Winter Workspace 2013
January 02 - March 24, 2013
Now in its fourth year, Wave Hill’s Winter Workspace Program transforms Glyndor Gallery into a space for artists to create new work and develop ongoing projects. Twelve artists, representing an array of artistic practices, will be in residence over two, six-week sessions, from early January until late March, 2013. Each of the two sessions include an Open Studio Sunday, and a series of artist-led workshops for visitors. At these events, artists engage with the public, giving visitors the opportunity to learn about the creative process behind each studio art project and hands-on workshop.
Session 1: January 2–February 11
Manuel Acevedo, a Bronx-based artist who works with light and animation, will examine how we look at language by creating an alphabet made up of photographs taken on Wave Hill’s grounds. Zachary Fabri’s work interrupts the viewer’s pattern of comprehension, spurring consideration of the systems of oppression inherent in both personal and community life. Asuka Hishiki will develop a series of paintings that focus on everyday vegetables and fruits as if they were exotic creatures, capturing every imperfection with the care and precision of a botanical illustrator. Maria Hupfield explores the relationship between body, objects and space. At Wave Hill, she will create a snowmobile suit made of industrial felt, including helmet, gloves and boots. Choreographer Paloma McGregor’s performances are journeys of exploration created through collaboration among artists, educators, academics and a diversity of communities. During the Winter Workspace, she will be developing her piece Building a Better Fish Trap.Linda Stillman focuses on time, memory and nature, working in a variety of media. While at Wave Hill, she will make drawings using flower and plant specimens, and will continue her Daily Paintings series, executing a small painting of the sky each day.
Session 2: February 13–March 25
Firelei Baez creates portraits in which costume, hair design and landscape become entangled and inscribed within the figure. While in residence, she will create characters that are influenced by the landscape of the garden. Tessa Grundon has been creating images of rivers using mud from the river banks and beeswax found in nearby hives. Here, she will concentrate on the Hudson River. Lina Puerta utilizes a wide variety of materials in her sculptural ecosystems that reference anatomical and botanical forms. At Wave Hill, she will study the structure and behavior of plants, with a focus on their life cycles. Naomi Reis’s work investigates fictitious architectural spaces that combine the severe style of modernist towers with topiaries, tropical flowers, vines and water lilies. She will continue to examine the tension between nature and architecture by making drawings in the Marco Polo Stufano Conservatory. Bronx-based artist Onyedika Chuke is one of two recipients of Wave Hill’s 2013 Van Lier Visual Artist Fellowship. Born in Nigeria, the artist immigrated to New York City as a child. In recent work, Chuke has created site-specific installations that address the universal human condition. Francisco Donoso is also a 2013 Van Lier Fellow. Born in Ecuador and raised in Miami, he has lived in New York City since graduating from college. In his Winter Workspace studio he will create paintings and drawings that explore the figure in the landscape.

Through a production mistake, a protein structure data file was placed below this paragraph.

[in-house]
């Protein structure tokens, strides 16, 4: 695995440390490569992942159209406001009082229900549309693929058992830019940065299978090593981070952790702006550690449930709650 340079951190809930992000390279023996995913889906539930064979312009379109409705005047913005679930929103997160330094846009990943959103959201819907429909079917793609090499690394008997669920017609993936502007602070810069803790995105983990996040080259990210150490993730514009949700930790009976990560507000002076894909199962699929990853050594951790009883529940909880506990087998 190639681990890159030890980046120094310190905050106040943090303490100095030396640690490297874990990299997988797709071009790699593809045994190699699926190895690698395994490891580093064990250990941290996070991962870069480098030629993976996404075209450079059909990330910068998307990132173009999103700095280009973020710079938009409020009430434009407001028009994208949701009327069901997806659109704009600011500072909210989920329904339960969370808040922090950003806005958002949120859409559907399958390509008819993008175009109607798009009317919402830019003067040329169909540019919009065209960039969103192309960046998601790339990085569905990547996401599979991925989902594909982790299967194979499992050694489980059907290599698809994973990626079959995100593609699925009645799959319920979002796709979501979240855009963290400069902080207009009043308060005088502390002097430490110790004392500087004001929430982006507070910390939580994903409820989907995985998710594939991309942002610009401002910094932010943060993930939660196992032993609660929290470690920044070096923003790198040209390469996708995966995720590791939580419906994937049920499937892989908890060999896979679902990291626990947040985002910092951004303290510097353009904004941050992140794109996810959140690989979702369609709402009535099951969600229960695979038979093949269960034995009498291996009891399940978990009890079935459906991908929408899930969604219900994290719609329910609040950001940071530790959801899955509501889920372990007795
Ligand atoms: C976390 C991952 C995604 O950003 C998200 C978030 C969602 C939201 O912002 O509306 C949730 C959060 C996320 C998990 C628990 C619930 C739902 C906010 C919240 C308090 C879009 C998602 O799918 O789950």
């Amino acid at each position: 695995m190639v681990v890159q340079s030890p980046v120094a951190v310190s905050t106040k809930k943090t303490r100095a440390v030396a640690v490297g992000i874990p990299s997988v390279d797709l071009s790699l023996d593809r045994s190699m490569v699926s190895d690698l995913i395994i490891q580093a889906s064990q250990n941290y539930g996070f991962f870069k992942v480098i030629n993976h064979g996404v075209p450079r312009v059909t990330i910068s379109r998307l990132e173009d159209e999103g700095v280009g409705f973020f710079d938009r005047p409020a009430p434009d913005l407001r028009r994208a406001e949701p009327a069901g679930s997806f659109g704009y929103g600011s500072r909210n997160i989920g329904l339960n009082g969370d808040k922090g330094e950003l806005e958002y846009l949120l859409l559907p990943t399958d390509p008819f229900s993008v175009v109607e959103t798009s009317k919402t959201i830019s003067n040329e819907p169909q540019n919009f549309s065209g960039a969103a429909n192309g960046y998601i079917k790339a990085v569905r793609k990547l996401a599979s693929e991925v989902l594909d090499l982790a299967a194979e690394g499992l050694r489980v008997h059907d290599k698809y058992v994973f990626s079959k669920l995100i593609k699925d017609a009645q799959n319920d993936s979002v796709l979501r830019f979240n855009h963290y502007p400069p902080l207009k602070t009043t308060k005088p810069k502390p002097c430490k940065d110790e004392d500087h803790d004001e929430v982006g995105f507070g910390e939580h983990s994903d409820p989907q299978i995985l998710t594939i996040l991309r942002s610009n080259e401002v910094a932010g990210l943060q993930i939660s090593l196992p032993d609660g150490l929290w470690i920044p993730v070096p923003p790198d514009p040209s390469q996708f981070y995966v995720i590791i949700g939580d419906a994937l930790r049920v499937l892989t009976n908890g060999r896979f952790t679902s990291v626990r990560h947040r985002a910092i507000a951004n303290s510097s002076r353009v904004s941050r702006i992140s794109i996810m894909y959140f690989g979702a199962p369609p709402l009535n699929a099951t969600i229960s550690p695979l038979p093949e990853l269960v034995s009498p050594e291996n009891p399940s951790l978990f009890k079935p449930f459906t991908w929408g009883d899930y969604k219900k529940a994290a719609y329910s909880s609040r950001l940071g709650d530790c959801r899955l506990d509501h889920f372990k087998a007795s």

SUPPORT FOR THE WINTER WORKSPACE PROGRAM IS PROVIDED BY the New York Community Trust and the New York State Council on the Arts with the support of Governor Andrew Cuomo and the New York State Legislature. Additional support for the Visual Arts Program is provided by Anonymous, the Lily Auchincloss Foundation, Inc. and the Milton & Sally Avery Arts Foundation. Sustaining support for Wave Hill is provided by the New York City Department of Cultural Affairs.
The Arts at Wave Hill are supported by Lily Auchincloss Foundation, Inc., Milton & Sally Avery Arts Foundation, The New York Community Trust, the New York State Council on the Arts with the support of Governor Andrew Cuomo and the New York State Legislature and by the Cathy and Stephen Weinroth Commissioning Fund for the Arts. The institution's operations are made possible in part by public funds provided through the New York City Department of Cultural Affairs.